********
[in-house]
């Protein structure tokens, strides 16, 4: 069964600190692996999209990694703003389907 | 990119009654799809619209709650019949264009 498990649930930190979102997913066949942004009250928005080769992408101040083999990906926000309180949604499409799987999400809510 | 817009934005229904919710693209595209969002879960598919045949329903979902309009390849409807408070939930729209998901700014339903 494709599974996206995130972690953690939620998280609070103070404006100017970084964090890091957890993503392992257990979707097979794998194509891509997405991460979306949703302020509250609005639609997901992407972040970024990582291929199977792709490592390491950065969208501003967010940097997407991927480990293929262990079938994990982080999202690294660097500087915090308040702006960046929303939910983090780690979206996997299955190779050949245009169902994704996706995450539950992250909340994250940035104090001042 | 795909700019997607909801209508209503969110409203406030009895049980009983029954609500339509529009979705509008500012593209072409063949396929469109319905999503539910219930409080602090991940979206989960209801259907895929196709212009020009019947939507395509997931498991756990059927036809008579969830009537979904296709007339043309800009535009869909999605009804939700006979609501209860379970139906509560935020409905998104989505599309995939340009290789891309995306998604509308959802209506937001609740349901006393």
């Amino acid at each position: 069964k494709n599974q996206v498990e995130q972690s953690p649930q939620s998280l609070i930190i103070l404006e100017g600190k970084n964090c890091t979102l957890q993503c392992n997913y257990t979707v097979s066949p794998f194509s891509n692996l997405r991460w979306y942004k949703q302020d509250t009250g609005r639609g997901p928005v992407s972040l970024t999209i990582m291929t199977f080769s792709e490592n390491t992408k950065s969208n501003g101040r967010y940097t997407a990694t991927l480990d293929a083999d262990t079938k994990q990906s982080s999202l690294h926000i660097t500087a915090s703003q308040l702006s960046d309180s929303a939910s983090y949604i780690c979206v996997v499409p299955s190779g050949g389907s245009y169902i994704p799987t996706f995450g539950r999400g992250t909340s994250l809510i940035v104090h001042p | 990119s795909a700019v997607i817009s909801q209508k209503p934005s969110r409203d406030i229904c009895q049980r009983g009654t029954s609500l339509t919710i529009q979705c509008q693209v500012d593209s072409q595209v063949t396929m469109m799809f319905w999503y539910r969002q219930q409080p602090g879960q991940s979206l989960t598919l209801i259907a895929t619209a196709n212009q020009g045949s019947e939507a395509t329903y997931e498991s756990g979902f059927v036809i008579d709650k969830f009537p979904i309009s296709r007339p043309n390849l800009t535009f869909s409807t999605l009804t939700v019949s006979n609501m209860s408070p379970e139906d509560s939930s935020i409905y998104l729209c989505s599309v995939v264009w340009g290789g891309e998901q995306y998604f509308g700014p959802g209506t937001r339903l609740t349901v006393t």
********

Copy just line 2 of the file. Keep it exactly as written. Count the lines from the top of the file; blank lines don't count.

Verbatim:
């Protein structure tokens, strides 16, 4: 069964600190692996999209990694703003389907 | 990119009654799809619209709650019949264009 498990649930930190979102997913066949942004009250928005080769992408101040083999990906926000309180949604499409799987999400809510 | 817009934005229904919710693209595209969002879960598919045949329903979902309009390849409807408070939930729209998901700014339903 494709599974996206995130972690953690939620998280609070103070404006100017970084964090890091957890993503392992257990979707097979794998194509891509997405991460979306949703302020509250609005639609997901992407972040970024990582291929199977792709490592390491950065969208501003967010940097997407991927480990293929262990079938994990982080999202690294660097500087915090308040702006960046929303939910983090780690979206996997299955190779050949245009169902994704996706995450539950992250909340994250940035104090001042 | 795909700019997607909801209508209503969110409203406030009895049980009983029954609500339509529009979705509008500012593209072409063949396929469109319905999503539910219930409080602090991940979206989960209801259907895929196709212009020009019947939507395509997931498991756990059927036809008579969830009537979904296709007339043309800009535009869909999605009804939700006979609501209860379970139906509560935020409905998104989505599309995939340009290789891309995306998604509308959802209506937001609740349901006393």